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Welcome to Tree Foods
The African chef has been committed to the sustainable harvesting and commercialisation of nutritious tree foods since 2009, to help provide life changing incomes for rural farmers and communities. As, the first company to import baobab tree food to the UK, we are consistently striving to educate and spread the word about these nutritious tree foods.
'Around the tropics and sub-tropics there are numerous tree species which produce edible products (fruits, nuts and leaves) which have been important foods for millennia. With deforestation, many of these are becoming scarce in the wild, but about 50 species are now being rapidly domesticated by local smallholder farmers for cultivation as vegetatively propagated varieties in their farms. This process captures desirable traits (size, colour, flavour, nutritional value, etc) and ensures that marketed products are uniform with high quality and well suited to different food industries. The domestication of these species is showing great promise as a means of reducing the poverty experienced by smallholder subsistence farmers, as well as creating a diversified and more sustainable farming system that is alleviating hunger and malnutrition'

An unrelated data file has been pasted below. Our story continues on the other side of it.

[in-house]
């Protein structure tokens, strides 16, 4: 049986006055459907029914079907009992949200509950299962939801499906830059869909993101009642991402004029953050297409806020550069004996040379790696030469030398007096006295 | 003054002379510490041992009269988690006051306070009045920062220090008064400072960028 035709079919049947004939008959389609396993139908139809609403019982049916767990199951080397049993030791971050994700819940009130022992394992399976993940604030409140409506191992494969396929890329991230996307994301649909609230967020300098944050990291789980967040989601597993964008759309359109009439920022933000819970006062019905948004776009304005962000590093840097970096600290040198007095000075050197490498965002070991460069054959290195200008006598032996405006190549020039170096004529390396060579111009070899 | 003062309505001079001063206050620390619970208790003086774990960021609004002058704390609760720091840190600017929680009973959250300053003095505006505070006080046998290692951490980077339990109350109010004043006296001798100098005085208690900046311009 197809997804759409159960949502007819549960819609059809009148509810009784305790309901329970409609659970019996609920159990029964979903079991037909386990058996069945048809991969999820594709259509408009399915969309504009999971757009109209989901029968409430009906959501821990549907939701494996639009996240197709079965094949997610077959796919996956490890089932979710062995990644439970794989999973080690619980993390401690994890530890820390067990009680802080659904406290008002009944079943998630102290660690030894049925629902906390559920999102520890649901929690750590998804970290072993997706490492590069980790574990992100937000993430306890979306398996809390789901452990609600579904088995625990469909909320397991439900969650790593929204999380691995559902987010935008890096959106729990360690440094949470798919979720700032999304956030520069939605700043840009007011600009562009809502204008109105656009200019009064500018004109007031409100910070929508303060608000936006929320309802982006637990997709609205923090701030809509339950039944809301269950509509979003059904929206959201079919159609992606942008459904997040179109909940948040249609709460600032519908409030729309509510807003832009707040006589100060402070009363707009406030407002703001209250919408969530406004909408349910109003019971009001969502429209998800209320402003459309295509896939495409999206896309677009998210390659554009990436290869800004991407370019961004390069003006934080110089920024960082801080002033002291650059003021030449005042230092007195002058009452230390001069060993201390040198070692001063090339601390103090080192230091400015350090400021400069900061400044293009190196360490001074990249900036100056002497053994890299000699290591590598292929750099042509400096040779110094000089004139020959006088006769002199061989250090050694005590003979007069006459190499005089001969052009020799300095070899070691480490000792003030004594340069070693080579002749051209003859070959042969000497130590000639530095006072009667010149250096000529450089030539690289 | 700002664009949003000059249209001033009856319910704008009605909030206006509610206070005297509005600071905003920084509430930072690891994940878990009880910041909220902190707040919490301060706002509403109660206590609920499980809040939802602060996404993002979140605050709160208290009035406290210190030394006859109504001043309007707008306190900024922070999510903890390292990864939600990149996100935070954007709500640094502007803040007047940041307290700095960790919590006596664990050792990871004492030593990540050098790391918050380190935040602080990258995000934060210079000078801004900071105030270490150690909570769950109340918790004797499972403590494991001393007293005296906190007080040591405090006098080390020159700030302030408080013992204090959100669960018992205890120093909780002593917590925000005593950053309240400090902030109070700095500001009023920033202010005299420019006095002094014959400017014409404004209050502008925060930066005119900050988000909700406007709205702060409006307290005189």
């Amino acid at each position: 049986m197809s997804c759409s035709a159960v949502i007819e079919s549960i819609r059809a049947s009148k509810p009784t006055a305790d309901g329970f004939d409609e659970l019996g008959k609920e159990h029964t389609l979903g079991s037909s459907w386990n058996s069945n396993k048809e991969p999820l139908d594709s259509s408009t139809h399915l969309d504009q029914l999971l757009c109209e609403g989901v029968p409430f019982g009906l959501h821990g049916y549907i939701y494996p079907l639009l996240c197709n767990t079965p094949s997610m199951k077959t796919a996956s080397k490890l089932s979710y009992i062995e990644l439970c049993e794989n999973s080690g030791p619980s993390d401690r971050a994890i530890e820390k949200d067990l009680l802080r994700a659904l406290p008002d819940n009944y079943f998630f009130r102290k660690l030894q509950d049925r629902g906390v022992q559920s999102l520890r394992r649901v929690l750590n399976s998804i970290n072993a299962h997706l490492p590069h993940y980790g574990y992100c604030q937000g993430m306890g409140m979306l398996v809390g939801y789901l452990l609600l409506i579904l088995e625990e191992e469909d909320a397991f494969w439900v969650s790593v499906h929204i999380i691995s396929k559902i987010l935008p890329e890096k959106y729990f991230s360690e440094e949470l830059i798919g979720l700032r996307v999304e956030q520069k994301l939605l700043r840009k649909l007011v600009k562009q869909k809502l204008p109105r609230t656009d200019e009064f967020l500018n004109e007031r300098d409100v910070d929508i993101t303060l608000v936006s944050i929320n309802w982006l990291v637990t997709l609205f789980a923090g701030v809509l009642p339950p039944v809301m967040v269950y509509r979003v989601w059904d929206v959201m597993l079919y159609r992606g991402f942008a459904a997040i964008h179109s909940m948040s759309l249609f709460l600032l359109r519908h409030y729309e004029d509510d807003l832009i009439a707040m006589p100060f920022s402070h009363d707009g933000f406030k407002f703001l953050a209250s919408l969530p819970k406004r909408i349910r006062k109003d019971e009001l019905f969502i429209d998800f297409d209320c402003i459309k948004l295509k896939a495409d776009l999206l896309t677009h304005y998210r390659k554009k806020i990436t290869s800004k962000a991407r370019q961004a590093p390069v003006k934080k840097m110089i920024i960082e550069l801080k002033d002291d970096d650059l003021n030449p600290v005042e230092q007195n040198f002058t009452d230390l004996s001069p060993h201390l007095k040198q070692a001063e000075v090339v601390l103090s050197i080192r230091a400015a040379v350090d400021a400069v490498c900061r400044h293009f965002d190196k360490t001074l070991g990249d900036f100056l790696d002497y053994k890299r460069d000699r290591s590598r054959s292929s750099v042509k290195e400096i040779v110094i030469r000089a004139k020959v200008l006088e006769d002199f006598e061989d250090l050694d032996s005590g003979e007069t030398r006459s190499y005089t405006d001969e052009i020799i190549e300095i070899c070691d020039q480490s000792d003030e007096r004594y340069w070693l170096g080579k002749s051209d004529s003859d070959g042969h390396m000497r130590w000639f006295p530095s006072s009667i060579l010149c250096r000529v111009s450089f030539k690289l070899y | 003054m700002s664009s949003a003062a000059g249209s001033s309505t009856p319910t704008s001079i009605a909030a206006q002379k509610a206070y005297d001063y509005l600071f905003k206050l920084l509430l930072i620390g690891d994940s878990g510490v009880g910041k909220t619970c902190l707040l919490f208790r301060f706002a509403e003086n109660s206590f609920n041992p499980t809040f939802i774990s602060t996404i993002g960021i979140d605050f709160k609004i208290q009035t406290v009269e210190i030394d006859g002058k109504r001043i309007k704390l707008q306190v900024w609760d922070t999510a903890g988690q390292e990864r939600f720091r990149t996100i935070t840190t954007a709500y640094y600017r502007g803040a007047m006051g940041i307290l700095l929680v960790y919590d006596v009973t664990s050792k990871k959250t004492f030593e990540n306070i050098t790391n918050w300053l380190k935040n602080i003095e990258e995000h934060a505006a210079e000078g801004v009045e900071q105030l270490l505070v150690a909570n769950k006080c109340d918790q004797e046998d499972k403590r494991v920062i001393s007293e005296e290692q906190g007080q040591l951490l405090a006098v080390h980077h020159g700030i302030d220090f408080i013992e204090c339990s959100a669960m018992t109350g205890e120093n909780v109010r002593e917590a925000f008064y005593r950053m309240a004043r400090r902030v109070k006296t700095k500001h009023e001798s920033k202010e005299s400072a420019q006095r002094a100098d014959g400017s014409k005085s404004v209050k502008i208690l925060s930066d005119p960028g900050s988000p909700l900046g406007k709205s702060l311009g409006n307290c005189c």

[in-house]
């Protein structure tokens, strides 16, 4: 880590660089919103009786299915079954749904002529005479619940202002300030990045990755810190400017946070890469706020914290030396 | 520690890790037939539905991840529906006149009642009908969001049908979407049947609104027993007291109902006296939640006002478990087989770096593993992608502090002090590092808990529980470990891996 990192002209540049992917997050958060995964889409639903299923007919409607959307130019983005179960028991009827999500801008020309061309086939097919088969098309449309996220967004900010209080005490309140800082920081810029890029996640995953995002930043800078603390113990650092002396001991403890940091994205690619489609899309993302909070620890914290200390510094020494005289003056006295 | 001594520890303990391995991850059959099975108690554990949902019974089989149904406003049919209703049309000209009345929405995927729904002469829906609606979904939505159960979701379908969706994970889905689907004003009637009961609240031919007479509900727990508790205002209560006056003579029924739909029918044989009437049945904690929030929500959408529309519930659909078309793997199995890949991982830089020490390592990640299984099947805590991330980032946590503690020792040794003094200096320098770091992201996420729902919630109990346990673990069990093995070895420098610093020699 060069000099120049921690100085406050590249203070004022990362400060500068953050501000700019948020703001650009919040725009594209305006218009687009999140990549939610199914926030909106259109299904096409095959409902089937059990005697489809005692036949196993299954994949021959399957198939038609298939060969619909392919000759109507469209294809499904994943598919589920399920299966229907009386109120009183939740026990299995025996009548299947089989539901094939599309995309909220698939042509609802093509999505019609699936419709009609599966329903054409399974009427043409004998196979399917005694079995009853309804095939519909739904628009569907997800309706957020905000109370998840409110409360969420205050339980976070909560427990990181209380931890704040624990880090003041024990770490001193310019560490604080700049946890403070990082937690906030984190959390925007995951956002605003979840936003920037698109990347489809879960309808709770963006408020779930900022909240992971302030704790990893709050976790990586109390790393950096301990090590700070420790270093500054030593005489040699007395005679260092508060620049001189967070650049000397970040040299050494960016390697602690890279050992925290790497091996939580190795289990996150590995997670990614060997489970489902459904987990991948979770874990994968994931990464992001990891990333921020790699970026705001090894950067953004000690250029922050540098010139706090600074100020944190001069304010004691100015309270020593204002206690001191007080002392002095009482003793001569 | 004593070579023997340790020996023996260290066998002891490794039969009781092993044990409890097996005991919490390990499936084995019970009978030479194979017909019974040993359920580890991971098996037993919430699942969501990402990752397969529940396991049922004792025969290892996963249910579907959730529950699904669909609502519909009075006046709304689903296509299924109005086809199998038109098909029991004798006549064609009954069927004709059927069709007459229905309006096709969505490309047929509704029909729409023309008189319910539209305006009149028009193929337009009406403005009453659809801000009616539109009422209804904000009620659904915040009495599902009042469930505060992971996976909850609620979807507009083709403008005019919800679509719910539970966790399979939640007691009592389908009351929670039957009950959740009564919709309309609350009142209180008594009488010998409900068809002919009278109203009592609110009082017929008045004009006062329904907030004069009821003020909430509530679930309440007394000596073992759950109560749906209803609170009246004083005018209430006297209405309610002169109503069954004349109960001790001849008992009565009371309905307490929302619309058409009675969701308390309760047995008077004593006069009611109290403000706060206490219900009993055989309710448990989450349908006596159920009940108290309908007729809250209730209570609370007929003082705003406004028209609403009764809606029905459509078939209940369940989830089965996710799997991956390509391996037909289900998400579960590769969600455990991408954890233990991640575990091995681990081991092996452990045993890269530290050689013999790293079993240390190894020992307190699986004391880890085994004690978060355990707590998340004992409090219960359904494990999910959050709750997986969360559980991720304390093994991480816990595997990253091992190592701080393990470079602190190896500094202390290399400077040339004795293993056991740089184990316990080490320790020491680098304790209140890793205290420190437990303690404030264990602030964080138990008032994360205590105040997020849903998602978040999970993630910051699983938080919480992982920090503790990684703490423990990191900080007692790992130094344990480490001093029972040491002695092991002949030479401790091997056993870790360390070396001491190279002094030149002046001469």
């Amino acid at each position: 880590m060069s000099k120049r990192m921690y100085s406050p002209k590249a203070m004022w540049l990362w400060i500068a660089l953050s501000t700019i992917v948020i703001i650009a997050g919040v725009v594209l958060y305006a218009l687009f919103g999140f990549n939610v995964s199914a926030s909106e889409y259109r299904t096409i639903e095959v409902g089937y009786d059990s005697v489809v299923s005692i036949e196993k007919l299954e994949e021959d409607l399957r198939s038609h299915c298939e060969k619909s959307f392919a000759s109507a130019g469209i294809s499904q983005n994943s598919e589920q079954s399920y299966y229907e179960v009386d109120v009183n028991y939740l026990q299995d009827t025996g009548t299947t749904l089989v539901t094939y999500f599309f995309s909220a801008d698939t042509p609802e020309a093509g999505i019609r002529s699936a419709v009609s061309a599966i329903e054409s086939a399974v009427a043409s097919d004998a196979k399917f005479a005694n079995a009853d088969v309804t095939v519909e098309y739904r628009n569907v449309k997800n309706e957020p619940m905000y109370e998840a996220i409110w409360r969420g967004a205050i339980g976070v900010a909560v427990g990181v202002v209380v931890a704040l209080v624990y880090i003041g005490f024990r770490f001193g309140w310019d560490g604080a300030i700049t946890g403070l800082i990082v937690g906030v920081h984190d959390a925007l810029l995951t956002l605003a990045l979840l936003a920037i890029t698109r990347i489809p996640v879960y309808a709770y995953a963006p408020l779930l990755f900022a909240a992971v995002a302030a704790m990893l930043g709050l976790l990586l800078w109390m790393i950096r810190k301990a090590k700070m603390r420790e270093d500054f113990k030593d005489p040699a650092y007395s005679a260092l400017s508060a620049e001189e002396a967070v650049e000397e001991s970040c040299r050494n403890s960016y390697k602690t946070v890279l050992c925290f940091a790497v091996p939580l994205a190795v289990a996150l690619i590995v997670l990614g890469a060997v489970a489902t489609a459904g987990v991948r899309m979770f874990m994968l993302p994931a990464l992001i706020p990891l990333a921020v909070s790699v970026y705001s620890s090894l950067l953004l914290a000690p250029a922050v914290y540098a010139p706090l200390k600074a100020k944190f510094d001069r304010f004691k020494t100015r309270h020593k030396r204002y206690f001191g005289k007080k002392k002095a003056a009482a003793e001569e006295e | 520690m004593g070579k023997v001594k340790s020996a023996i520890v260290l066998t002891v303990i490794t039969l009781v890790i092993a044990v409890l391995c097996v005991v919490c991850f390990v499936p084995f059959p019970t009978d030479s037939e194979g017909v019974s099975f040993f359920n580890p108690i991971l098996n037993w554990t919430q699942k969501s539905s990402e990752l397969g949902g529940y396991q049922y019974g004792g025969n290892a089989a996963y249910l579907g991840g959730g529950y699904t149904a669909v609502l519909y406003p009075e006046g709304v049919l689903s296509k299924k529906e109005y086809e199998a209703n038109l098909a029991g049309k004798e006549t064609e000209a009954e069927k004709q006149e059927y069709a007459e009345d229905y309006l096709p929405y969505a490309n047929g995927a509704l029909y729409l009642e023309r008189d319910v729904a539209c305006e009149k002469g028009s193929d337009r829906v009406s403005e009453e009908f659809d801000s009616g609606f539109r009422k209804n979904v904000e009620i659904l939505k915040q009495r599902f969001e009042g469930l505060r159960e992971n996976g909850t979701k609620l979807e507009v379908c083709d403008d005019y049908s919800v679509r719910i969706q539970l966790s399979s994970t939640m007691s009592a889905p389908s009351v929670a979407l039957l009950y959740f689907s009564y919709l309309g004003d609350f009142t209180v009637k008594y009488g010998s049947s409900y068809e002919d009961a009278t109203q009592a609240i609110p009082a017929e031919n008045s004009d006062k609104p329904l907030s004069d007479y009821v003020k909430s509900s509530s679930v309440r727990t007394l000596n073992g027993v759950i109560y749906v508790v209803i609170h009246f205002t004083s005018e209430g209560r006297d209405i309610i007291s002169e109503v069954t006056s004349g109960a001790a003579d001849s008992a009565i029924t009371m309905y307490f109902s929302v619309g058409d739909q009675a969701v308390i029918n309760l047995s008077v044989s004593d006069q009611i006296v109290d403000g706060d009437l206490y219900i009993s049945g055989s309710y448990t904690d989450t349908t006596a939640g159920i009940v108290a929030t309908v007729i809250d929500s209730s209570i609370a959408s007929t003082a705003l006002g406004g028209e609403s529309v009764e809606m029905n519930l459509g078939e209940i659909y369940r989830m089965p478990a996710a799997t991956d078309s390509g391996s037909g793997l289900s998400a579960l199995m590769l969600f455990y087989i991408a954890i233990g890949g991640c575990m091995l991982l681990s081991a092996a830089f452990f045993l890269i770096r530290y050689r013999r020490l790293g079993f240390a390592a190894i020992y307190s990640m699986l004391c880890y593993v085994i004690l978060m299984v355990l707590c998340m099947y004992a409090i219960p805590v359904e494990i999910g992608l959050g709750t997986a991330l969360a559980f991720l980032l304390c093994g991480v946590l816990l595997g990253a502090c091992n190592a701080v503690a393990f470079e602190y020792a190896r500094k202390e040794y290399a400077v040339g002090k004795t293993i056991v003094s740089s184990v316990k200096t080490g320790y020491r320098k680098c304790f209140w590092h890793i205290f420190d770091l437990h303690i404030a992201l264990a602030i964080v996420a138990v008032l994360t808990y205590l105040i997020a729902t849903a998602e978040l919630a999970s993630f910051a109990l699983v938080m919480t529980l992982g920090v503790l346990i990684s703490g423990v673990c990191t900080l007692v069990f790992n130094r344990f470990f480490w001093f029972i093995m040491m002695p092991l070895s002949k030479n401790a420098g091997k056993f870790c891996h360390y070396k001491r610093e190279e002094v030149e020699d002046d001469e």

Prof RRB Leakey
Vice Chairman, International Tree Foundation
What is Baobab?
The Baobab tree, also known as Adansonia digitata, is native to tropical African countries, including South Africa, Botswana, Namibia, Mozambique. Its natural habitat is hot, dry woodland on stony, well-drained soils, in areas that receive low rainfall. Baobabs have been around for thousands of years with many trees believed to be over 150 years old. Baobab fruit has a hard outer shell, inside the shell, the Baobab Pulp is already dried, with the Baobab pulp naturally dehydrates in the shell. The tree's fruits are large pods known as 'monkey bread' or 'cream of tartar fruit' .
Nutritional Health Benefits
Baobab Fruit Pulp is one of the most nutrient rich fruits on the planet. Our Baobab is 100% pure, natural & raw. There is no heat treatment, with minimal processing, which ensures the vitamin C and enzymes are preserved. Baobab is a rich source of vitamin C, containing 6 x more vitamin c per 100g than an orange, 6 x the potassium of bananas, 2 x the calcium of milk, 50% fibre and is packed full of amino acids, antioxidants, iron, calcium, magnesium and potassium.
Baobab is low in sugar and fat yet high in fibre (almost 50% fibre), half of which is soluble, with more than 12 minerals and vitamins. A heaped tablespoon of baobab powder mixed into a smoothie or sprinkled over your cereal provides 33% of your Recommended Daily Allowance (RDA) of fibre.
Baobab delivers more antioxidants than any other superfruit, including acai, Goji berries, blueberries, cherries and pomegranates. High levels of antioxidants combined with fibre may reduce inflammation and support a healthy immune system. There are 15,000 ORAC units in every 2-tablespoon serving of baobab – 3 times more than the recommended minimum of 5,000 ORAC units per day.
Ethics and Source